Sunday, April 5, 2020

April 5, 1969 -- Vietnam War Protest Draws 20,000 Marcher to State Street

April 5, 1969 -- More than 20,000 people march down State Street in opposition to the war in Vietnam. As the march assembles, demonstrators are given printed instructions to cooperate with police and ignore counter-protestors. A select group of 800 Chicago police officers is also instructed to show courtesy to the marchers. The only major disruption comes at Fourteenth and State where a protestor and counter-protestor get into it with each other. National Guard troops, already in the city because of incidents stemming from the anniversary of the assassination of Dr. Martin Luther King a year earlier, are not needed.

April 5, 1962 – The maiden flight of a new Alitalia DC-8 from Rome to O’Hare is marred as the jet is forced to circle at 20,000 feet while thunderstorms sweep through the area.  Among the passengers on the jet, which lands nearly two hours after its scheduled touch-down, are 14 former Italian pilots, men who were part of a squadron of 96 flyers who came to Chicago on July 14, 1933 in two dozen sea planes.  The impressive display was a part of the great Century of Progress World’s Fair that took place on the city’s lakefront in the summers of 1933 and 1934.  Marshall Italo Balbo commanded the group, and the citizens of the city were so impressed by the heroic display of the aviators that they named a street for Balbo.  The flight in 1933 took 16 days to complete.  The return flight on this date in 1962, even with the weather delay, took 11 hours and 49 minutes.  You can learn more about the feats of Balbo and his men here and here.  The above photo shows the Balbo column, presented to the city by Marshall Balbo.  It still sits on the lakefront path just north of McCormick Place.
April 5, 1961 – The tallest building on State Street is “topped out” as more than 200 onlookers watch a three-ton steel beam hoisted to the highest point of the new United of America building at State Street and Wacker Drive.  The ceremony takes place just 364 days after ground is broken for the 41-story skyscraper, designed by architect Alfred P. Shaw.   Dignitaries on hand include Mayor Richard J. Daley, O. T. Hogan, chairman of United Insurance Company of America, the building’s developer; Hogan’s son, Jack R. Hogan, the company’s president; and J. Donald Rollins, president of United States Steel Corporation’s American Bridge division, the company that fabricated and erected the 7,800 tons of steel that went into the building.  The elder Hogan founded the company in 1919 with an investment of $500.  At a luncheon following the ceremony the rental agent for the building, Leo J. Sheridan, says, “Chicago is experiencing a vast expansion of commercial facilities, which have far too long lagged behind the city’s amazing industrial growth, a growth that has been greater by a substantial margin than that of any other American city in the last decade.” [Chicago Tribune, April 6, 1961] When completed, today’s Kemper Building at 1 East Wacker Drive, was the tallest marble-clad tower in the world. That record was eclipsed when less than a mile to the northeast Water Tower Place was finished in 1975. The above photo shows the completed tower with the Marina City towers rising to the north.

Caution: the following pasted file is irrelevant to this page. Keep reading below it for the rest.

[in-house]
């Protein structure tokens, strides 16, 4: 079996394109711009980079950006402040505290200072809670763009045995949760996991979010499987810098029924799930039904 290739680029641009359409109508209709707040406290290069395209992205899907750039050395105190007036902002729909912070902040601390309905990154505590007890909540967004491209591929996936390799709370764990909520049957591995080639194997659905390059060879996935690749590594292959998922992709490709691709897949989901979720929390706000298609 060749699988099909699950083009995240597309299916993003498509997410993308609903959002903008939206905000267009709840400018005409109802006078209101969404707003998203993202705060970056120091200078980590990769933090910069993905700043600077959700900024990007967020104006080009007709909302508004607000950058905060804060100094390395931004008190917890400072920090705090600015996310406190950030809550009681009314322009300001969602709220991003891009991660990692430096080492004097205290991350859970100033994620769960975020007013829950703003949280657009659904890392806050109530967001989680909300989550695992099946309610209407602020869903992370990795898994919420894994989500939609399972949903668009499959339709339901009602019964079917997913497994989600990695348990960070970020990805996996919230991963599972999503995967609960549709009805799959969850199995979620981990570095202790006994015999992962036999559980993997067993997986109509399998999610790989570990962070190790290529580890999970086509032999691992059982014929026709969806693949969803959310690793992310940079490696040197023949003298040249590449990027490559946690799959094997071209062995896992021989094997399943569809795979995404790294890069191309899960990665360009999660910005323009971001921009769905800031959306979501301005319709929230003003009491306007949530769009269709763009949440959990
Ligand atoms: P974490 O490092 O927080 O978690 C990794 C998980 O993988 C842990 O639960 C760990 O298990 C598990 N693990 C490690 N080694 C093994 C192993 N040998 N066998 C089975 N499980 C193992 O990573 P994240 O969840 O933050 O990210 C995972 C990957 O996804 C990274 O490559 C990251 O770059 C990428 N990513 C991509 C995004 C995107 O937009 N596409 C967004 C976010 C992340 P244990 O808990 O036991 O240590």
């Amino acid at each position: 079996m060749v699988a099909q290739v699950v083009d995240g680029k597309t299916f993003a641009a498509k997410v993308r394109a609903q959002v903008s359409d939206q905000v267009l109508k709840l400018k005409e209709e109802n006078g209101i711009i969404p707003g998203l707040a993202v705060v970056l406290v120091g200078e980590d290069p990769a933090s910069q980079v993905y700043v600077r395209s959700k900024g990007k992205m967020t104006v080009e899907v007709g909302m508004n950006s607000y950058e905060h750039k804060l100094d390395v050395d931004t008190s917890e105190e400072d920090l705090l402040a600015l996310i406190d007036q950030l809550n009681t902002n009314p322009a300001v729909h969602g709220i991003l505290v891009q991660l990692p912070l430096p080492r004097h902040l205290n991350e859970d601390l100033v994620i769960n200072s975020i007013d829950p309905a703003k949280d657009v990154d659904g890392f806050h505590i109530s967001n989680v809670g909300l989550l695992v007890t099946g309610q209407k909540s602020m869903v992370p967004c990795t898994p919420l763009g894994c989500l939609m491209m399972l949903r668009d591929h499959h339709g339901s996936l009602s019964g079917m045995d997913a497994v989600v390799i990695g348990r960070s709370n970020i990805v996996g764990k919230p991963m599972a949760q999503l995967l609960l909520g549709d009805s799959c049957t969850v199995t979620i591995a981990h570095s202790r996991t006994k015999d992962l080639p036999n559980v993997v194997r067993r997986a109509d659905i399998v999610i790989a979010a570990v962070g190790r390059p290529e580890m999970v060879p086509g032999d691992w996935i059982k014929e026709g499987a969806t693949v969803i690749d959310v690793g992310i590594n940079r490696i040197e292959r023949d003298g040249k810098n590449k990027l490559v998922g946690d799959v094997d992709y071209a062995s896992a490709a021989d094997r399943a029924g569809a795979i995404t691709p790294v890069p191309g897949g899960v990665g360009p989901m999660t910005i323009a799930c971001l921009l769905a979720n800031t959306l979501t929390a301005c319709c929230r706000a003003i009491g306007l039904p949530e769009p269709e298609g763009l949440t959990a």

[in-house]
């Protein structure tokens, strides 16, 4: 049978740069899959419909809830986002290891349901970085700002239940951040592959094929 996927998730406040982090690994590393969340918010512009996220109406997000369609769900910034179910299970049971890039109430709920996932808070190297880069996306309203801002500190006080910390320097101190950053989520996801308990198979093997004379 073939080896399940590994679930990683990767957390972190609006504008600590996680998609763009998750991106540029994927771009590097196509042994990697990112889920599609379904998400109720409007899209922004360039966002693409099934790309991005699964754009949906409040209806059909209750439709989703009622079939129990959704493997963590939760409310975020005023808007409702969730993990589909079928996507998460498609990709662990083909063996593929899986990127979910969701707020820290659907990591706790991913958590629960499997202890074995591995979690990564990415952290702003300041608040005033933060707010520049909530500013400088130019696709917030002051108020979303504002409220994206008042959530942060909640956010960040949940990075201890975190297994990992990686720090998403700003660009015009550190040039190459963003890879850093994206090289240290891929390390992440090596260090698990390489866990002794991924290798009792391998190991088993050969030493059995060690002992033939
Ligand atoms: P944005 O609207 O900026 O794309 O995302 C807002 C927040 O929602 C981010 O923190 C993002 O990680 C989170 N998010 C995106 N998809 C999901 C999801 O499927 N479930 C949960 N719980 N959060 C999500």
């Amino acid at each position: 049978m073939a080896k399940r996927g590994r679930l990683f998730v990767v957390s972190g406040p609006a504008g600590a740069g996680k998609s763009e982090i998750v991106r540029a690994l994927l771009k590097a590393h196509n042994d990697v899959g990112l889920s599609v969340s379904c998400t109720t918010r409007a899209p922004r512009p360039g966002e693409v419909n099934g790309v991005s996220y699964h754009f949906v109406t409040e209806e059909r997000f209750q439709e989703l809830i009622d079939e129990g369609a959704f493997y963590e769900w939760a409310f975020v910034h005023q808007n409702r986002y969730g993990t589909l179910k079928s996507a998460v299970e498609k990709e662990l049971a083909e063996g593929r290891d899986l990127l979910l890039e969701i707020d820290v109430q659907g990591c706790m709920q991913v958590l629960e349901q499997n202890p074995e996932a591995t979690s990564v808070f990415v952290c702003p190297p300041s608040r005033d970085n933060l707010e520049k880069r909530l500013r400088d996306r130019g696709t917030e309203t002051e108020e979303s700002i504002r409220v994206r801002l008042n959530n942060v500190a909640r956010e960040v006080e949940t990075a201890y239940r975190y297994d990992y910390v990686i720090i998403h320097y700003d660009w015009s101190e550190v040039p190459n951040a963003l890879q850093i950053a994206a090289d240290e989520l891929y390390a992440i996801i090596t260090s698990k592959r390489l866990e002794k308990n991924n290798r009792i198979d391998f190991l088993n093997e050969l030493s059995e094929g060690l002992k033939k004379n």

April 5, 1937 – Mrs. Frieda Spyropoulos, known throughout the world as “Little Egypt,” as a result of the dance that she performed as part of the show at the World’s Columbian Exhibition of 1893, dies in Cook County Hospital at the age of 65.  Spyrpopoulos’s maiden name was Fahred Mahzar, and there is some debate over the early years of her life, especially as to when she came to the United States. The Chicago Daily Tribune reports that she “came to this country early in 1893 with a troupe of Syrian performers who had been engaged for the World’s Fair.” [Chicago Daily Tribune, April 4, 1937] Whatever the timing of her arrival was, she made quite a stir once Sol Bloom, the entertainment director for the fair, booked her for “The Algerian Dancers of Monaco” attraction at a Midway attraction called “A Street in Cairo.”  Tame by today’s standards, her “shimmy and shake” packed ‘em in, provoking Anthony Comstock (who bragged that he had destroyed 15 tons of books, 284,000 pounds of plates for producing “objectionable books”, and nearly 4,000,000 pictures while being responsible for 4,000 arrests and the suicides of 15 people) to demand that her show be shut down.  She later said of the fuss, “I did not have any vulgarity like they have today.  No nakedness.”  Although she did make several appearances at the Century of Progress World’s Fair in 1933, Spyropoulos settled down to a quiet life on Fairfield Avenue on the southwest side, marrying Andrew Spyropoulos, the owner of a restaurant at 705 South Halsted Street in the heart of what is today the University of Illinois Chicago Circle campus.  The above photo gives a peek at “A Street in Cairo.”  The caption that accompanied the picture reads in part, “No ordinary Western woman looked on these performances with anything but horror, and at one time it was a matter of serious debate in the councils of the Exposition whether the customs of Cairo should be faithfully reproduced, or the morals of the public faithfully protected.” 

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